Three days before Christmas, 2005, District Judge James Robertson ruled the imprisonment was illegal. But, he said, I am powerless to remedy it, since I cannot order their release into the U.S. Case dismissed. Up we went to the Court of Appeals. An argument was scheduled for May 8, 2006, another Monday. On Friday, the telephone rang. It was the Department of Justice. Your clients are gone, they said. We’ve sent them to Albania.
So I got on an airplane and flew to Milan, and thence to Tirana, and on Monday morning, I saw the guys again. Here is a picture of Adel I took that day.
And here is the slum where they had been sent:
Adel and four other Uighurs had exchanged prison and shackles for an Albanian refugee center where there are still bars on the windows and guards at the door. They do not speak the language. There is no Uighur community for support. In Europe only Moldava is poorer. I don’t know what the future holds.
But I do know that, but for habeas, which today is abolished, Adel and Abu Bakker would still be in a cage. And I do know that back in China, Adel has, like the rest of us, a family
Bad as all this sounds, I still haven’t gotten to my worst moment as a lawyer. But I’m awfully close.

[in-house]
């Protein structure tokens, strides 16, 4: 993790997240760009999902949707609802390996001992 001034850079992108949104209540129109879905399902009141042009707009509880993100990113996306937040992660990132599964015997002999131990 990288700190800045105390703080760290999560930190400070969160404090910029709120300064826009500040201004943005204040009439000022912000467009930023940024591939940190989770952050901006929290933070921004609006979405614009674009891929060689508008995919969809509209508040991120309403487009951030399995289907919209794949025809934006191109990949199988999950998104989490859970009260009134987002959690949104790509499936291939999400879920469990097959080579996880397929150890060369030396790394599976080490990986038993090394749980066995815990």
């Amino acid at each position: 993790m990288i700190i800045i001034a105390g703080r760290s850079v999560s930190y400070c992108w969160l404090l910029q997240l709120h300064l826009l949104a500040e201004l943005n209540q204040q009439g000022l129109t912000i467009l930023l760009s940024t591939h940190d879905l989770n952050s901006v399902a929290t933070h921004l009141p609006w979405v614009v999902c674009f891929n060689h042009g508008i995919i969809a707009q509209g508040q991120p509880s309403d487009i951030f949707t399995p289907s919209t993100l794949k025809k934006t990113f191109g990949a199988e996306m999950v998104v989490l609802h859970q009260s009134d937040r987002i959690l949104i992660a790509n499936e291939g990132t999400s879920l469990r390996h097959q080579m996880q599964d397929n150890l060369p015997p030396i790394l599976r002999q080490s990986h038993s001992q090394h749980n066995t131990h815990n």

Back in 2005, during our first meetings with Adel and Abu Bakker, we learned another peculiar thing. They were two of 18 Uighurs who had been together in Afghanistan, fled the bombing together to Pakistan, were sold together to the US. Except, the same CSRT that said Adel and Abu Bakker and three other guys were not enemy combatants found that other Uighur men who were with them were. One of these was a fellow called Abdulnasir.
So, in July, 2005, we filed a petition for him.
At this point we had worn out our welcome. We were filing all these papers, saying that innocent men were in Guantanamo, and the newspapers were starting to write about it, and they weren’t happy with us in the Defense Department.
So they said, you can’t come back to the base to see Abdulnasir. You need his written permission first.
We said, “how can we get his written permission, without coming to the base?”